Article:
PGA Championship: Matteo Manassero turns from boy to man after Seve-esque finish to play-off - Golf - Sport - The Independent

PGA Championship: Matteo Manassero turns from boy to man after Seve-esque finish to play-off

Italian player displays maturity beyond his years to triumph at Wentworth

Wentworth

In his green Seve-on-Sunday trousers Matteo Manassero strode down the final play-off hole like a maestro of old. Thirty years on from the day Seve Ballesteros won this very event at Royal St George's, the 20-year-old Manassero became the tournament's youngest winner.

It is his fourth professional win, secured at the fourth play-off hole. Manassero makes no secret of his love of Ballesteros, who would have been thrilled at the way this championship was settled. Tied at 10 under par alongside Simon Khan and Marc Warren, Manassero had only one thought en route to the 18th tee.

Warren took himself out of the equation immediately with a poor drive that required him to play three off the tee. Manassero and Khan both went for the green in two and were rewarded with birdies, which saw them return to the tee in buggies for another go.

Wentworth is a marvellous setting but in circumstances such as these a victim of a dated design. With no loop back to the clubhouse the course is not made for play-offs. The holes stretch out one after another to the ninth then turn for home, making it the 18th recurring if play-offs are halved.

Second time around Manassero was short and right in two, handing Khan a notional advantage were he to go for the green. With the temperatures falling the risk was increasing. He declined the invitation. Both made par. Then birdie. At the fourth time of asking the tournament gave us a champion.

Khan found water off the tee. It had to happen at some point. Manassero stepped up to hit the approach of his life. He knew the moment it found the putting surface rolling to 20 feet that the title was his. Khan was on the green in four, Manassero six inches from the hole in three. Game over.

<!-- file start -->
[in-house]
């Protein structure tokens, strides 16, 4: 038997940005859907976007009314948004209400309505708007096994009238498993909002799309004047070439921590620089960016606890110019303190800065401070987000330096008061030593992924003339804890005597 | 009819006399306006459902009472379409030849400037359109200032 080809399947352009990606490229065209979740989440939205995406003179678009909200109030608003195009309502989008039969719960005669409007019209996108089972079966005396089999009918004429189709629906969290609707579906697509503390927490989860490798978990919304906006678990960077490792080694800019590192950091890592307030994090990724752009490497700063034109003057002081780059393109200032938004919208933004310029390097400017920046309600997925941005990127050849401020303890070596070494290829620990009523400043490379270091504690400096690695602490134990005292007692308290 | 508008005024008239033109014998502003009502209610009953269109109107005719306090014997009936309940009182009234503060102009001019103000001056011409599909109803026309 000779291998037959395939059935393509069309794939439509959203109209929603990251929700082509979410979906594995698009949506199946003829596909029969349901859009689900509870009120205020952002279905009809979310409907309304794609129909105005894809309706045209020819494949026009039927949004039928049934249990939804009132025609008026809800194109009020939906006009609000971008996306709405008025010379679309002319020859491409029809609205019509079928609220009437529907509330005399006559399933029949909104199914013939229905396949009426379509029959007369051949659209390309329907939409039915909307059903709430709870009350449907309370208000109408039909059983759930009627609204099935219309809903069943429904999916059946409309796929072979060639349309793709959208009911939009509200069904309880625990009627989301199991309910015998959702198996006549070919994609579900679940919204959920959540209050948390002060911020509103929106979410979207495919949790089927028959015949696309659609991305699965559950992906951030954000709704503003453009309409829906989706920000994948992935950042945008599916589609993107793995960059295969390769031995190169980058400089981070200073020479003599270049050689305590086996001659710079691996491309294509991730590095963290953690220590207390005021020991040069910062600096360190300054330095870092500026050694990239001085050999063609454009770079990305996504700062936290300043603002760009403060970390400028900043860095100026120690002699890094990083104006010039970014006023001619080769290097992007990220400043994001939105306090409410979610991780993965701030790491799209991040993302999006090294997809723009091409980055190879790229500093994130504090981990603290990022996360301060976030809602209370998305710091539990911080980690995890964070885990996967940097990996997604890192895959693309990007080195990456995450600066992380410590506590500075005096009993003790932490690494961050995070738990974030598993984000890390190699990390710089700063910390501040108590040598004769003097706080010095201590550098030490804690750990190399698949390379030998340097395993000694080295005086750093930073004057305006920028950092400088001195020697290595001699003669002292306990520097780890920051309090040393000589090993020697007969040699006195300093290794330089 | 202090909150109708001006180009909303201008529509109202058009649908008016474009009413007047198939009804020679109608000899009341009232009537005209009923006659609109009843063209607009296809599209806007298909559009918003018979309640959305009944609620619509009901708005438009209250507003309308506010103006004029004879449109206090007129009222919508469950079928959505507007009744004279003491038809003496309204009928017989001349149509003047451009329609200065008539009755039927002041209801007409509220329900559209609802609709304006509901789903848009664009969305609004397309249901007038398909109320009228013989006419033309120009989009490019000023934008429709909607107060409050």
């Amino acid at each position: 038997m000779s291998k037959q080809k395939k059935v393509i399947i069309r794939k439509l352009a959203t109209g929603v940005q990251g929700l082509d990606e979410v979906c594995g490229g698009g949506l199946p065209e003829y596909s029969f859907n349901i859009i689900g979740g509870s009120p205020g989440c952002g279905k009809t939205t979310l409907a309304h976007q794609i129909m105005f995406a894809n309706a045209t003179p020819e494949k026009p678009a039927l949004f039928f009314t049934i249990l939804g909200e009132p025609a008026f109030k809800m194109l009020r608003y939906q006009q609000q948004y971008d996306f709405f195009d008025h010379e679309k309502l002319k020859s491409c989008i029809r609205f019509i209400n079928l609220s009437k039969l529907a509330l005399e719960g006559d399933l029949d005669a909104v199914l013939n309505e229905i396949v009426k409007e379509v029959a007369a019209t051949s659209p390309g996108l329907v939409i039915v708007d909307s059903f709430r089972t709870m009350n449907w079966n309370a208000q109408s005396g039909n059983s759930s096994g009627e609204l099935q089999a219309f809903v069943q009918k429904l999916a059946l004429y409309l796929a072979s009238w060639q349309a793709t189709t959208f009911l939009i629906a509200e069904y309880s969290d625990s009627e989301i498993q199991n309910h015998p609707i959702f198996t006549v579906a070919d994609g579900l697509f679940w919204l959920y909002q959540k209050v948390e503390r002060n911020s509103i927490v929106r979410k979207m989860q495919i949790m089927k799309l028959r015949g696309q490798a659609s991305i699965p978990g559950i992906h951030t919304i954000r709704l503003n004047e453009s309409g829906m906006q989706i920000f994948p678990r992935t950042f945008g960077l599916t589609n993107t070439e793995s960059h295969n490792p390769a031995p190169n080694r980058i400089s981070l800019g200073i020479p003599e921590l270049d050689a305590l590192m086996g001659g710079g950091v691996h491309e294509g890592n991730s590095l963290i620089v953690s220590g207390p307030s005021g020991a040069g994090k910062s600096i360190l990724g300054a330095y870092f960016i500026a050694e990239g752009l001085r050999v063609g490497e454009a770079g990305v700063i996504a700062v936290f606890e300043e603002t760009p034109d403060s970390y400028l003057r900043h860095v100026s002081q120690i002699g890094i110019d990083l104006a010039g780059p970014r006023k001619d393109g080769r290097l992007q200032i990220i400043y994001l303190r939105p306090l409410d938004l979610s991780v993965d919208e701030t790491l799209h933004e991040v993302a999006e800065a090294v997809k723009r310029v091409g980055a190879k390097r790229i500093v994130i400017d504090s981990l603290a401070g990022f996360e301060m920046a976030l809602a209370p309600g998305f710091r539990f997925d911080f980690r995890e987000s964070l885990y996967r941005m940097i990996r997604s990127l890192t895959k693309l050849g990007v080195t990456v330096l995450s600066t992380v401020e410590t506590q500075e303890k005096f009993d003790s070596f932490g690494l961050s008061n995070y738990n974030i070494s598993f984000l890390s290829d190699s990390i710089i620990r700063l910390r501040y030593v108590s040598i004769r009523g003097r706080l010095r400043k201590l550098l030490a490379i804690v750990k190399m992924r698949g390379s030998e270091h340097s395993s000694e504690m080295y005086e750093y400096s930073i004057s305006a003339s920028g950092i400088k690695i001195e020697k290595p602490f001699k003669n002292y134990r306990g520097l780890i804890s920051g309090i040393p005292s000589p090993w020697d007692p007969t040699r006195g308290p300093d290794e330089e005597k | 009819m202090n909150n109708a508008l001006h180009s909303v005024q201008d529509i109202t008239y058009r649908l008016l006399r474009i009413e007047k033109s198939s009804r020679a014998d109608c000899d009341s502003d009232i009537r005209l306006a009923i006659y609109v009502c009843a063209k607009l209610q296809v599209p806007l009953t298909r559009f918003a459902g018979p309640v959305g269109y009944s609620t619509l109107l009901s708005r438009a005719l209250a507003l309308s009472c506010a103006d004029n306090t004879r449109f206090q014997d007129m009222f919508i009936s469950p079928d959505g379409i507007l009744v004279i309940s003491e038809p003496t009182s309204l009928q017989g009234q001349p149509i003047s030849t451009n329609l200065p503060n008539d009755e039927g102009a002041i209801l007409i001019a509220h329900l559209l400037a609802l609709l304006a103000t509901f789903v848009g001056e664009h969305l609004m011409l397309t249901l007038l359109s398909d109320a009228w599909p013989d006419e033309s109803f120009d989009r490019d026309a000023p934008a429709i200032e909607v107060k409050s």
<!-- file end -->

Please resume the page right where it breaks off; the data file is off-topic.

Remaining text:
"I'm the happiest man in the world right now, so proud to have my name on this trophy," he said. "I was less tense walking the last few holes. You have done all you could have done in 72 holes. The rest is just about hitting regular shots and trying to make it as easy as possible. I managed to hit four good tee shots, which is the most important thing on this hole."

Warren was left to rue another missed opportunity after a bogey on the 15th ultimately proved costly. The 32-year-old bogeyed four of the last five holes in the recent Spanish Open to finish one shot outside the play-off and also squandered a three-shot lead with four to play in last year's Scottish Open.

"The other two occasions I felt as if I probably gave those away. This time, I didn't do that," said Warren, who holed out from 114 yards for a fourth birdie in succession on the 13th after his second shot had caught the lip of a fairway bunker.

"On 18 I had hit three or four iron all week and we thought in the play-off the guys are going to go for it so I had to go for it, and unfortunately the tee shot was either five yards too far short or too far right and that was the end of that. I've done absolutely nothing wrong this week, and it's all positives and looking forward to my next event."

The victory adds £660,000 to Manassero's bank account and who knows how much to his value as a golfing commodity. It also absolved him from US Open qualifying today. His presence at Merion is unlikely to be decorative. A small, tight course, Merion is made for the gentle computing of Manassero, who finesses a golf ball as beautifully as any.

It was gone 7pm when he finally took possession of the trophy, almost bedtime you imagined looking at features that did not appear old enough to be out so late. But they are. With this victory, Manassero told us he is no longer a boy but a man. He heads to Sweden this week for the Nordea Masters at a career-high ranking of 30 and as a player in demand.

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